The Bill amends the Workplace Safety and Insurance Act, 1997.
Section 15 of the Act is amended to set out certain rules with respect to determinations about occupational disease.
Section 161 of the Act is amended to require the Workplace Safety and Insurance Board to review the lists of known carcinogens and probable carcinogens published by the International Agency for Research on Cancer and to ensure that the regulations respecting occupational diseases are amended accordingly.
Bill 125 2022
An Act to amend the Workplace Safety and Insurance Act, 1997 in connection with occupational diseases
Her Majesty, by and with the advice and consent of the Legislative Assembly of the Province of Ontario, enacts as follows:
1 Section 15 of the Workplace Safety and Insurance Act, 1997 is amended by adding the following subsections:
(2.1) For the purposes of this section,
(a) a worker’s health condition shall be considered to be an occupational disease if the worker’s employment constitutes a significant contributing factor in the onset of the health condition;
(b) the determination of whether the worker’s employment constitutes a significant contributing factor in the onset of the worker’s occupational disease shall be made by assessing whether it is more likely than not that the employment is a significant contributing factor;
(c) it is not necessary for the worker’s employment to be the sole, primary or predominant cause of the occupational disease;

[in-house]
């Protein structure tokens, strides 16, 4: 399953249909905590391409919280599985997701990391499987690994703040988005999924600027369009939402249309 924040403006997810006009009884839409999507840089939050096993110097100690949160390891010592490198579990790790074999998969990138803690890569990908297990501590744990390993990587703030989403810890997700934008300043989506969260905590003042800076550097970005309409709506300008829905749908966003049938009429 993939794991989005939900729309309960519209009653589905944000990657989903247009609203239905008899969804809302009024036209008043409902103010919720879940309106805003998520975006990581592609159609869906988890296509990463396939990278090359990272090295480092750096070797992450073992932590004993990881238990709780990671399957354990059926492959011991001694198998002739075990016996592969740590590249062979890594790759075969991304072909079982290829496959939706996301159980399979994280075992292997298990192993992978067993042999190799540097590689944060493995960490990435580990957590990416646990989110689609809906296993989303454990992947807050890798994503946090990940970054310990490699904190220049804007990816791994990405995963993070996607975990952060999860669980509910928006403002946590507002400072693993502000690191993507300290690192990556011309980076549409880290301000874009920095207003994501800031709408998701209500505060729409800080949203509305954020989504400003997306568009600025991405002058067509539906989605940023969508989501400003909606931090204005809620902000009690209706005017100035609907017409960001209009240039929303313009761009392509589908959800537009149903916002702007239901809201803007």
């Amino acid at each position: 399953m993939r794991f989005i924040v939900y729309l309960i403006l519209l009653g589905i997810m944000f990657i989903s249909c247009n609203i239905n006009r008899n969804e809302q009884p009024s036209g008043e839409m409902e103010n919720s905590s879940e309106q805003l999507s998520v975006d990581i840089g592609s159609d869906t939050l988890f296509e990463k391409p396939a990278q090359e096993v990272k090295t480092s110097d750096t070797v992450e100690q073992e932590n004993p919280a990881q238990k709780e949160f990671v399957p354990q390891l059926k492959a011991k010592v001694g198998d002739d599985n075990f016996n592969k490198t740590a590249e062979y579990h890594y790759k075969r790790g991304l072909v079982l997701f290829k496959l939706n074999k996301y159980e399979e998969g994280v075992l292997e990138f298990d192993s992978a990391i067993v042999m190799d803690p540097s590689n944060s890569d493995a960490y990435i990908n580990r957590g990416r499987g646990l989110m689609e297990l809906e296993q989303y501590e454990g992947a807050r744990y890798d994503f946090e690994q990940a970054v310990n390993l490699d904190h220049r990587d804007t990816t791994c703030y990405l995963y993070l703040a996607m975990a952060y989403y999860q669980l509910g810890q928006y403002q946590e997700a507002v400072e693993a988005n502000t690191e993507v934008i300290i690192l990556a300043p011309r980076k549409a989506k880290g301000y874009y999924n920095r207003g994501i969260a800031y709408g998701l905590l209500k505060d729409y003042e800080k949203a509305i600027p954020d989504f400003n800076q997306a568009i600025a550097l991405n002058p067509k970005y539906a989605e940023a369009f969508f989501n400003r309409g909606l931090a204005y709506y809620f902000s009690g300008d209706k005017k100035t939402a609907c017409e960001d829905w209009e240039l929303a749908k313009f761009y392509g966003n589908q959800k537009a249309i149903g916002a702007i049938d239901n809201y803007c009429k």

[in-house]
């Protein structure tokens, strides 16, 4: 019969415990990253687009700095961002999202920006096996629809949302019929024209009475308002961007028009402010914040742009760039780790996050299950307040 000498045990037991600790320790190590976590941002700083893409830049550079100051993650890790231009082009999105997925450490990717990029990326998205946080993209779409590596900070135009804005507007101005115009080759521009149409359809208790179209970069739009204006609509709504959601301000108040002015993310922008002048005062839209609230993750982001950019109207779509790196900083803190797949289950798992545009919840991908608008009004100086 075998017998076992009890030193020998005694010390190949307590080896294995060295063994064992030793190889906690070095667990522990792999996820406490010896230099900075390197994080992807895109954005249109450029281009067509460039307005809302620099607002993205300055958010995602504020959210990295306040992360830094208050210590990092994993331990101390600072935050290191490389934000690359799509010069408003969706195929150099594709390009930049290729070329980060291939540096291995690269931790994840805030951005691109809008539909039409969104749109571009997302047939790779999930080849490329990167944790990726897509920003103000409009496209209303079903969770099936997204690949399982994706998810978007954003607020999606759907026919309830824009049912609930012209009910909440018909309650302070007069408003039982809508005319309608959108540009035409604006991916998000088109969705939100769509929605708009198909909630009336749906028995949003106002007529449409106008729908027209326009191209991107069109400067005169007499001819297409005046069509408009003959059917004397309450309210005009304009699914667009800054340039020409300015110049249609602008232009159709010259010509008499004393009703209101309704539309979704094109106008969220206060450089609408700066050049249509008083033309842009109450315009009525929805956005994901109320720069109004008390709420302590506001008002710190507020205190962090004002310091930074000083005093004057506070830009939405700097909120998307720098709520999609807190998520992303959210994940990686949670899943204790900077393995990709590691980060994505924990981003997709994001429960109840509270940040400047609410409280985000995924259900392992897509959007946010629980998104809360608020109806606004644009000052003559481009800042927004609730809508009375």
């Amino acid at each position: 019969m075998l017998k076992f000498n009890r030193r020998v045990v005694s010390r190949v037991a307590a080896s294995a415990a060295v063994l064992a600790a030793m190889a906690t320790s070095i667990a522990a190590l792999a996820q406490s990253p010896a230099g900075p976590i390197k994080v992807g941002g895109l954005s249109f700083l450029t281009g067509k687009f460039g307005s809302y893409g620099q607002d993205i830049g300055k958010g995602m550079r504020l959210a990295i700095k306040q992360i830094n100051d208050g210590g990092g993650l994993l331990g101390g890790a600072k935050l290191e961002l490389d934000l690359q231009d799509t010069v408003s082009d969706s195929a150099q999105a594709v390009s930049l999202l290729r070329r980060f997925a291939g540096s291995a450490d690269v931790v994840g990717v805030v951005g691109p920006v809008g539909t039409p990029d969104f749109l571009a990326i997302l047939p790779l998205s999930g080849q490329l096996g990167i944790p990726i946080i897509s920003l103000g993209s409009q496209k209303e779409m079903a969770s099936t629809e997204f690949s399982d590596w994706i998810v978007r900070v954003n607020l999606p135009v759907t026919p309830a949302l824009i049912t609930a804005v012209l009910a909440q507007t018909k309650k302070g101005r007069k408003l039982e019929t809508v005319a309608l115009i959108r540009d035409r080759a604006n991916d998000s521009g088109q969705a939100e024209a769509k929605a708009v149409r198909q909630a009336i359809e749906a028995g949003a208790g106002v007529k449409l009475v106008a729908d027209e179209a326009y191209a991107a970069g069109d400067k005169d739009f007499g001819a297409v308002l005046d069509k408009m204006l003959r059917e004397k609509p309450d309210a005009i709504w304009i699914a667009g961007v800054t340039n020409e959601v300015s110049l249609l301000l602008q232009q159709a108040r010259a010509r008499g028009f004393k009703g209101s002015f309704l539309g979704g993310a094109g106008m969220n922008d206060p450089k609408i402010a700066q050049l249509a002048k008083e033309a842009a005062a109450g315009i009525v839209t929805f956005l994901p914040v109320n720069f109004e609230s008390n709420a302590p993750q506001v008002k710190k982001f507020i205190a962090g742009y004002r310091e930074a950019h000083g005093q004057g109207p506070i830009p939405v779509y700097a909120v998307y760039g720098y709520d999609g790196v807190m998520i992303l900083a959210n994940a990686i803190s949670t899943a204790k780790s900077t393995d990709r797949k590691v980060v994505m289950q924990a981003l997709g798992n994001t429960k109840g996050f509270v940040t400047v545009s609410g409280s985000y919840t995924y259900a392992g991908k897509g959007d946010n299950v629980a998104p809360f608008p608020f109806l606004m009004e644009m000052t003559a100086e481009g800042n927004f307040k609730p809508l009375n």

(d) when making determinations respecting the worker’s entitlement to benefits, evidence consisting of scientific data or information about the worker’s employment-related exposures may be considered but shall not be used as a substitute for those determinations;
(e) all of the worker’s exposures shall be considered and shall be presumed to be additive unless the presumption is rebutted with evidence of a synergistic effect; and
(f) evidence that the rate of a particular occupational disease among persons in the worker’s workplace is higher than the rate of the disease in the community shall be presumed to be evidence that the occupational disease occurred due to the nature of the worker’s employment.
(2.2) In subsection (2.1),
“significant contributing factor” means a material contribution that is not required to meet any particular quantifiable threshold but that is more than trifling or speculative.
2 Subsection 161 (3) of the Act is amended by striking out “and” at the end of clause (a) and by adding the following clauses:
(c) to review, at least annually, the lists of substances in Group 1 (known carcinogen) and Group 2A (probable carcinogen) published by the International Agency for Research on Cancer; and
(d) to ensure that,
(i) if the International Agency for Research on Cancer finds that there is sufficient evidence for a substance to be classified in Group 1 in respect of certain organs, the substance is included in Schedule 3 and is considered for inclusion in Schedule 4, and
(ii) if the International Agency for Research on Cancer finds that there is sufficient evidence for a substance to be classified in Group 2A in respect of certain organs,
(A) the substance is included in Schedule 3, or
(B) if the Board determines that the substance cannot be included in Schedule 3, the Board develops a policy concerning the substance and any associated diseases after consulting with workers, workers’ representatives, employers and employers’ representatives.
3 This Act comes into force on the day it receives Royal Assent.
4 The short title of this Act is the Justice for Victims of Occupational Disease Act, 2022.